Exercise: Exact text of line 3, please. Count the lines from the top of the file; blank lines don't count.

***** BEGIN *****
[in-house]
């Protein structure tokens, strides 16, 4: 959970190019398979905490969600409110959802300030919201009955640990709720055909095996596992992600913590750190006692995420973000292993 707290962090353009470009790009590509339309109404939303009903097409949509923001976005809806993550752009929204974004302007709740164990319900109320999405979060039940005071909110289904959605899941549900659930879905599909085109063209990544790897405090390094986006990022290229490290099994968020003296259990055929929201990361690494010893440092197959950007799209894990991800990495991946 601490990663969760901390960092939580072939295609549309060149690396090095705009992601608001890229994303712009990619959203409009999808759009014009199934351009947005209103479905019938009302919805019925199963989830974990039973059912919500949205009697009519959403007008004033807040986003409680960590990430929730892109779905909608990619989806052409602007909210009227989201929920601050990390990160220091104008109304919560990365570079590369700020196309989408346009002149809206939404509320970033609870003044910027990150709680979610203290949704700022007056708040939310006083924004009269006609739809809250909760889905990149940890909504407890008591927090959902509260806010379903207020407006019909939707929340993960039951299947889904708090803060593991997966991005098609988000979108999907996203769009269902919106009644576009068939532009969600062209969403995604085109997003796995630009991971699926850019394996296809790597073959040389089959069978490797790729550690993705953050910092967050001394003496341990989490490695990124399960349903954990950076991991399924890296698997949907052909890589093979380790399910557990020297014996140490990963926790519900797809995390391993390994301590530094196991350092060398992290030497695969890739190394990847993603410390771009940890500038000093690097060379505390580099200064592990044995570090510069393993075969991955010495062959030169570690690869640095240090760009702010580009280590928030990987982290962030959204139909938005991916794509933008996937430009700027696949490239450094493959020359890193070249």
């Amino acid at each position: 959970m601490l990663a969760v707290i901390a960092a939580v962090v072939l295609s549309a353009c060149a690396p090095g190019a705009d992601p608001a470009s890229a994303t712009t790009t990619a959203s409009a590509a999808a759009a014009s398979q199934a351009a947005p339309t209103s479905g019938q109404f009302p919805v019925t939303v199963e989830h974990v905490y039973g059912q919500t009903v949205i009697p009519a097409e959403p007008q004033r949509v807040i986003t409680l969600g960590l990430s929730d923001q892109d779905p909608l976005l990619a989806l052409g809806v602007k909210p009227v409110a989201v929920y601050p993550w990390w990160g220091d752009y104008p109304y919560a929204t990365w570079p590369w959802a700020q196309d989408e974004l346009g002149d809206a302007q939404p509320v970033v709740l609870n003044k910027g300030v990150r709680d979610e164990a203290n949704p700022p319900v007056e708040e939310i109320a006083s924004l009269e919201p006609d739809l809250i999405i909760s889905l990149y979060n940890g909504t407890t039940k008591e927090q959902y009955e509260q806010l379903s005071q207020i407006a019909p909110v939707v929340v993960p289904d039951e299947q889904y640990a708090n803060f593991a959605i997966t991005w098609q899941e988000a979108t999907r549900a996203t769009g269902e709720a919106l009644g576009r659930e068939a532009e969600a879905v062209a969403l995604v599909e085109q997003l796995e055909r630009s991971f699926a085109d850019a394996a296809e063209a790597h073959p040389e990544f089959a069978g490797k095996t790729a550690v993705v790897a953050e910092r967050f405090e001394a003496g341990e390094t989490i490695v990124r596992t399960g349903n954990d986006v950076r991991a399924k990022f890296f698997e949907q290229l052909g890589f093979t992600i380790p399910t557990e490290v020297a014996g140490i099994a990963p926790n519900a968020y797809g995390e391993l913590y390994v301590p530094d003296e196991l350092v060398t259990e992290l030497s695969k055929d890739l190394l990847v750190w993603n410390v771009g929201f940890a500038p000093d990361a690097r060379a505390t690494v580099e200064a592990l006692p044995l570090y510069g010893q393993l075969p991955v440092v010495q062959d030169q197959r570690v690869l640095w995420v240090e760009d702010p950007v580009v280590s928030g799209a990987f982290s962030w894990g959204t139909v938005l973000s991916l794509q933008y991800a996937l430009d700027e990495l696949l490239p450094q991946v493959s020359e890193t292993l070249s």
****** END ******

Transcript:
């Amino acid at each position: 959970m601490l990663a969760v707290i901390a960092a939580v962090v072939l295609s549309a353009c060149a690396p090095g190019a705009d992601p608001a470009s890229a994303t712009t790009t990619a959203s409009a590509a999808a759009a014009s398979q199934a351009a947005p339309t209103s479905g019938q109404f009302p919805v019925t939303v199963e989830h974990v905490y039973g059912q919500t009903v949205i009697p009519a097409e959403p007008q004033r949509v807040i986003t409680l969600g960590l990430s929730d923001q892109d779905p909608l976005l990619a989806l052409g809806v602007k909210p009227v409110a989201v929920y601050p993550w990390w990160g220091d752009y104008p109304y919560a929204t990365w570079p590369w959802a700020q196309d989408e974004l346009g002149d809206a302007q939404p509320v970033v709740l609870n003044k910027g300030v990150r709680d979610e164990a203290n949704p700022p319900v007056e708040e939310i109320a006083s924004l009269e919201p006609d739809l809250i999405i909760s889905l990149y979060n940890g909504t407890t039940k008591e927090q959902y009955e509260q806010l379903s005071q207020i407006a019909p909110v939707v929340v993960p289904d039951e299947q889904y640990a708090n803060f593991a959605i997966t991005w098609q899941e988000a979108t999907r549900a996203t769009g269902e709720a919106l009644g576009r659930e068939a532009e969600a879905v062209a969403l995604v599909e085109q997003l796995e055909r630009s991971f699926a085109d850019a394996a296809e063209a790597h073959p040389e990544f089959a069978g490797k095996t790729a550690v993705v790897a953050e910092r967050f405090e001394a003496g341990e390094t989490i490695v990124r596992t399960g349903n954990d986006v950076r991991a399924k990022f890296f698997e949907q290229l052909g890589f093979t992600i380790p399910t557990e490290v020297a014996g140490i099994a990963p926790n519900a968020y797809g995390e391993l913590y390994v301590p530094d003296e196991l350092v060398t259990e992290l030497s695969k055929d890739l190394l990847v750190w993603n410390v771009g929201f940890a500038p000093d990361a690097r060379a505390t690494v580099e200064a592990l006692p044995l570090y510069g010893q393993l075969p991955v440092v010495q062959d030169q197959r570690v690869l640095w995420v240090e760009d702010p950007v580009v280590s928030g799209a990987f982290s962030w894990g959204t139909v938005l973000s991916l794509q933008y991800a996937l430009d700027e990495l696949l490239p450094q991946v493959s020359e890193t292993l070249s």